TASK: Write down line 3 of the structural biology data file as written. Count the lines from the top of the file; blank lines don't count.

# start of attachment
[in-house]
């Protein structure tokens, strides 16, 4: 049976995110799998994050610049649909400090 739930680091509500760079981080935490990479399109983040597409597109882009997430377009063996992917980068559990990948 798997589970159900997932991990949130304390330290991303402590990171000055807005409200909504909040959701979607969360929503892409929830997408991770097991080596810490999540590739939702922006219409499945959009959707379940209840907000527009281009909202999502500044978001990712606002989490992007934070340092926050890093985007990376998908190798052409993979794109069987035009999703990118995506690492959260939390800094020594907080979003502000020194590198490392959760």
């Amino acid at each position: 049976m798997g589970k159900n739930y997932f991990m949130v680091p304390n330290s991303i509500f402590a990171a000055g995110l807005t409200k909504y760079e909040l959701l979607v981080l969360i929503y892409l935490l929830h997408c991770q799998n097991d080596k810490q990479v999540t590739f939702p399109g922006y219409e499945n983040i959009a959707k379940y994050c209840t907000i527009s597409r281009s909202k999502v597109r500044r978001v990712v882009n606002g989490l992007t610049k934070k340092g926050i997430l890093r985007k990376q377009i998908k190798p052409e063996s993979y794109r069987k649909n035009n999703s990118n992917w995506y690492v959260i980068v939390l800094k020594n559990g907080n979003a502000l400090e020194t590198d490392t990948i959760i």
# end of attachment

């Amino acid at each position: 049976m798997g589970k159900n739930y997932f991990m949130v680091p304390n330290s991303i509500f402590a990171a000055g995110l807005t409200k909504y760079e909040l959701l979607v981080l969360i929503y892409l935490l929830h997408c991770q799998n097991d080596k810490q990479v999540t590739f939702p399109g922006y219409e499945n983040i959009a959707k379940y994050c209840t907000i527009s597409r281009s909202k999502v597109r500044r978001v990712v882009n606002g989490l992007t610049k934070k340092g926050i997430l890093r985007k990376q377009i998908k190798p052409e063996s993979y794109r069987k649909n035009n999703s990118n992917w995506y690492v959260i980068v939390l800094k020594n559990g907080n979003a502000l400090e020194t590198d490392t990948i959760i």